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Agency That OK'd Celebrex Doing 'Spectacular Job'

Dec 20, 2004 | Chicago Sun Times The federal drug safety agency is doing a ''spectacular job'' of protecting the public, the White House chief of staff said Sunday. The assessment drew an immediate outcry from a Senate critic who charged that government oversight under the Bush administration has proved ''a catastrophic failure.''

The debate about the effectiveness of the Food and Drug Administration comes days after the agency began advising doctors to consider alternatives to Celebrex, the leading arthritis painkiller, for their patients. A study had shown that the Pfizer Inc. medication increased the risk of heart attack at high doses.

Pfizer said Friday it will leave Celebrex on the market, although the same problems led Merck & Co. in September to withdraw from the market its painkiller Vioxx, a Celebrex competitor.

President Bush's chief of staff, Andrew Card, said, ''I would like the FDA to continue to do the job they do.''

Card said, ''They do a spectacular job. When you think about all of the new technologies and the new drugs that are coming into the marketplace, and they have to review them all to make sure that when they come into the marketplace, they live up to the expectation of improving health care.''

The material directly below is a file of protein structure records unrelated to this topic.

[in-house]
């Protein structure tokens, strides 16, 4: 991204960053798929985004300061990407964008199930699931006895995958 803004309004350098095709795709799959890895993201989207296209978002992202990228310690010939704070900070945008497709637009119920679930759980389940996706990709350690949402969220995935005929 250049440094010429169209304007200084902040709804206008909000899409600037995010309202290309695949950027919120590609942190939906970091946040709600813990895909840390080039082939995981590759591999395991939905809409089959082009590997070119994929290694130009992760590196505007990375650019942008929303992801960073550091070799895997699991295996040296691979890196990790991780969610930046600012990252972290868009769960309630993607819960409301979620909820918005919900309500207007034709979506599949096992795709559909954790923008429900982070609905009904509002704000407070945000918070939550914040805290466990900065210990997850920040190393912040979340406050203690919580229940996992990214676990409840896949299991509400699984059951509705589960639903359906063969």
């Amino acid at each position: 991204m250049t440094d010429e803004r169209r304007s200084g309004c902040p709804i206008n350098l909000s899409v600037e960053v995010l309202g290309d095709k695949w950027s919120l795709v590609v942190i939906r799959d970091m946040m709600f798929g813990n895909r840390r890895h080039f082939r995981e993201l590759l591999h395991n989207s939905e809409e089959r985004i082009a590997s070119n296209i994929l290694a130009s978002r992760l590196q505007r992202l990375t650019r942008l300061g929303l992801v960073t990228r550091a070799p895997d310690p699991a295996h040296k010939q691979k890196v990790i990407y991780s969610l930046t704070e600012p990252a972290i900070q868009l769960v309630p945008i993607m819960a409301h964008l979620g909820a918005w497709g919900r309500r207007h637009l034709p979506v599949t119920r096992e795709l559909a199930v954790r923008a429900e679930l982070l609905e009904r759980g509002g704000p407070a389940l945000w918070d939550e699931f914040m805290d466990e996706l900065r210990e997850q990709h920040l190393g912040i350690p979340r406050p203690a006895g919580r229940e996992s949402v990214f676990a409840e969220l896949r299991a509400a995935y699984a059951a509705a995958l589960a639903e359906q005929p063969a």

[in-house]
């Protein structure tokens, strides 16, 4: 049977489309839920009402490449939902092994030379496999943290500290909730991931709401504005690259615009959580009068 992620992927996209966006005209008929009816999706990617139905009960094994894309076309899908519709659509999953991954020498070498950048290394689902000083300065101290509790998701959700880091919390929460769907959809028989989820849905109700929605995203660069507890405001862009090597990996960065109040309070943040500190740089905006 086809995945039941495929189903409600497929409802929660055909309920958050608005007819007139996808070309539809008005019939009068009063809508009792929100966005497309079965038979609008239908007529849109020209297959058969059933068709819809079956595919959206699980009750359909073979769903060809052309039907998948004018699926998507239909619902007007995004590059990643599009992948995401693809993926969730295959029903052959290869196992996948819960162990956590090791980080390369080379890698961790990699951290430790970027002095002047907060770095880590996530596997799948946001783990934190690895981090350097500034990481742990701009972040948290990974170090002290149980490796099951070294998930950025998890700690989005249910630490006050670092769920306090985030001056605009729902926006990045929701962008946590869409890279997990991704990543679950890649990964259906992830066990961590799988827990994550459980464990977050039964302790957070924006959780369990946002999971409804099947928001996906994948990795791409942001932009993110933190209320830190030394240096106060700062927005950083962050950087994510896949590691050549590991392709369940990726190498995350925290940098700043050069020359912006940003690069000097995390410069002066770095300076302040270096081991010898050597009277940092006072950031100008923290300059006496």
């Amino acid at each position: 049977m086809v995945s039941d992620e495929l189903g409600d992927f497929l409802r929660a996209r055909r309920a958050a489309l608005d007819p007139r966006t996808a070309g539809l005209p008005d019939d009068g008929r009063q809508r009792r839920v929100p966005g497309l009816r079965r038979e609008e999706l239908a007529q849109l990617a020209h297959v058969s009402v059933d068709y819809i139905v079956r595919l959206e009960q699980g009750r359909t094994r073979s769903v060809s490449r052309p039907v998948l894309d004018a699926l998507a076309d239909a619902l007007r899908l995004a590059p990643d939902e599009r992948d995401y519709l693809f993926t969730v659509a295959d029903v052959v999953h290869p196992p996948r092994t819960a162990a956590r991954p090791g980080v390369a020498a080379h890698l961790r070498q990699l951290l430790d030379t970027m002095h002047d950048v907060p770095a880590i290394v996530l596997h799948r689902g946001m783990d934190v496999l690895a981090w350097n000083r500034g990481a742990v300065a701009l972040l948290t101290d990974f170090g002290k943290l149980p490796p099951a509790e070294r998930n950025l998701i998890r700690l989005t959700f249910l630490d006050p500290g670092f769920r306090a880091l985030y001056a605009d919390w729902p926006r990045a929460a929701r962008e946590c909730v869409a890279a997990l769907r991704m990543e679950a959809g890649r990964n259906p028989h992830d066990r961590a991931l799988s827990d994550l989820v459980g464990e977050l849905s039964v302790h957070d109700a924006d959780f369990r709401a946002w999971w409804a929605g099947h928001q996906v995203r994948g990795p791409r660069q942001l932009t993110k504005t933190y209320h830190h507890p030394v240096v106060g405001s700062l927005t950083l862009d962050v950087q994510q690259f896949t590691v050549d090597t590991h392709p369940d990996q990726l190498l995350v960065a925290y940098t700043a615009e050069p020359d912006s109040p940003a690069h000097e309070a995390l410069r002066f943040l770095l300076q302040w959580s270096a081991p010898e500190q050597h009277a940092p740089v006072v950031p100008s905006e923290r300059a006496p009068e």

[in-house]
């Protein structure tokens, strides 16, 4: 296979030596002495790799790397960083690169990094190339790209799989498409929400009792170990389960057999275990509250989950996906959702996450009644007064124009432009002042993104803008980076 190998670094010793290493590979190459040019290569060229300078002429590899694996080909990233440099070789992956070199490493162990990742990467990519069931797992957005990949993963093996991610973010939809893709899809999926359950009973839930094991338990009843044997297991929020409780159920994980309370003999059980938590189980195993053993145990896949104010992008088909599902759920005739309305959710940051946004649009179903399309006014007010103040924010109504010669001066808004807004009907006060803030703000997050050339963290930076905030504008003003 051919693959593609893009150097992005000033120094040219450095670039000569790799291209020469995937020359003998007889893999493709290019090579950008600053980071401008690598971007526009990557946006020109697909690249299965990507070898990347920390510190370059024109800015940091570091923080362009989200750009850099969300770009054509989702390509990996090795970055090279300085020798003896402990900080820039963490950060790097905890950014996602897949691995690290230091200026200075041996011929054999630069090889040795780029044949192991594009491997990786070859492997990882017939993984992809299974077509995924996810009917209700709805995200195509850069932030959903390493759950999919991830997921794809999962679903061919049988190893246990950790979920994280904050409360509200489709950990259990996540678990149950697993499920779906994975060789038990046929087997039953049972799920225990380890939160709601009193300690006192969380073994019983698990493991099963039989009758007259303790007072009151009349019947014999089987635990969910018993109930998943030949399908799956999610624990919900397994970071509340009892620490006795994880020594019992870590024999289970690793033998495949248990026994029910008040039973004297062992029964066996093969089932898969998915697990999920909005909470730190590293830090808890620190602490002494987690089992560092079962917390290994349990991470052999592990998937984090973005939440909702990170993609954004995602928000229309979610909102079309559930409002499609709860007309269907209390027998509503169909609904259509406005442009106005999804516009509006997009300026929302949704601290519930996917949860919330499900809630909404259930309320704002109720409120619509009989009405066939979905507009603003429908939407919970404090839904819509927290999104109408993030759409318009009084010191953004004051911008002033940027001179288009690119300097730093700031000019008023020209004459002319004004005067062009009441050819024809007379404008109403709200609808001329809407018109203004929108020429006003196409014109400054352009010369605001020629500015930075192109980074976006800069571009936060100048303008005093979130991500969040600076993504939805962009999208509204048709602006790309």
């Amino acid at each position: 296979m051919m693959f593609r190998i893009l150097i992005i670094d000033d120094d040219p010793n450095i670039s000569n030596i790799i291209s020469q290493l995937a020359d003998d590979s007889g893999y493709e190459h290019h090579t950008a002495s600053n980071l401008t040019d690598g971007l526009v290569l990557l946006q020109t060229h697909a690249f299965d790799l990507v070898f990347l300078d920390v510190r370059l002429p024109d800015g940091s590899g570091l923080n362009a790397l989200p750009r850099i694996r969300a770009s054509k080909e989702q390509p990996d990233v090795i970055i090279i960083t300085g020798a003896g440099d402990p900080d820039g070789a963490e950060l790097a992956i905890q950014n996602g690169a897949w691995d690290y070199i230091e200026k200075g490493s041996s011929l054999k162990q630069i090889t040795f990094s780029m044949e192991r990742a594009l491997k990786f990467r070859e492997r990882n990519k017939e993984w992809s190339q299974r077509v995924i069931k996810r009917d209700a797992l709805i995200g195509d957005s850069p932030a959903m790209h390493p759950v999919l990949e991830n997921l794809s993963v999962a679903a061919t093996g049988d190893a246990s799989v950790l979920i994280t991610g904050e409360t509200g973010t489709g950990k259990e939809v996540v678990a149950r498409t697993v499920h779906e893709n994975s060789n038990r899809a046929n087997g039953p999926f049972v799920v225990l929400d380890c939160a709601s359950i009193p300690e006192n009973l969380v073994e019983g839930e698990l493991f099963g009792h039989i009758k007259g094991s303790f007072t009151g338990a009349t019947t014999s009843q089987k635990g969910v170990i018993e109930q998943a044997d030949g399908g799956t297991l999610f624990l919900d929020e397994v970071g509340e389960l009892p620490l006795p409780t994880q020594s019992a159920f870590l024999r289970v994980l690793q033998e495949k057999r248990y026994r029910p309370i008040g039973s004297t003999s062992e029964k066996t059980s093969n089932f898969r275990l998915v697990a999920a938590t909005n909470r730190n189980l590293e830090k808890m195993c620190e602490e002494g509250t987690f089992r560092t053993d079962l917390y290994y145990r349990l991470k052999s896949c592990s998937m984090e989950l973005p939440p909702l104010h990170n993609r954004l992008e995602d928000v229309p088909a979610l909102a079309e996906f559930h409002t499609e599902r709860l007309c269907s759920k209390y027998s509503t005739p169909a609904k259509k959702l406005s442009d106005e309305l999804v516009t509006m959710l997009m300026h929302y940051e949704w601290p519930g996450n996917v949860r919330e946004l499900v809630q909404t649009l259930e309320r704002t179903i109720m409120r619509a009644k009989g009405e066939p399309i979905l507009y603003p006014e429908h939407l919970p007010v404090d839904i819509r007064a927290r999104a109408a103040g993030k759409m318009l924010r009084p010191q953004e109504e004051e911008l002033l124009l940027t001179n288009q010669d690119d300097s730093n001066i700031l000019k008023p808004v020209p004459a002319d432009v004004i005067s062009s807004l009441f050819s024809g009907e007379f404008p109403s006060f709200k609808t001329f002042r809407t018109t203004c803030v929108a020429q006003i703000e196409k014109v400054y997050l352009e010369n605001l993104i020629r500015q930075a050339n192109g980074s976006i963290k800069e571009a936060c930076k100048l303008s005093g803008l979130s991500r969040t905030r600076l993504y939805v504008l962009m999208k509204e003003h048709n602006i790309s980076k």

That the public is learning about drugs on the markets that ''may not live up to those expectations is a testament to the FDA in how they do their job,'' Card said.

But the top Democrat on the Senate Health, Education, Labor and Pensions Committee charged that the administration's record ''on protecting us from harmful prescription drugs is a catastrophic failure.''

Sen. Edward Kennedy said in a statement: ''We need an FDA that looks out for the health of patients and not just the health of the pharmaceutical industry."

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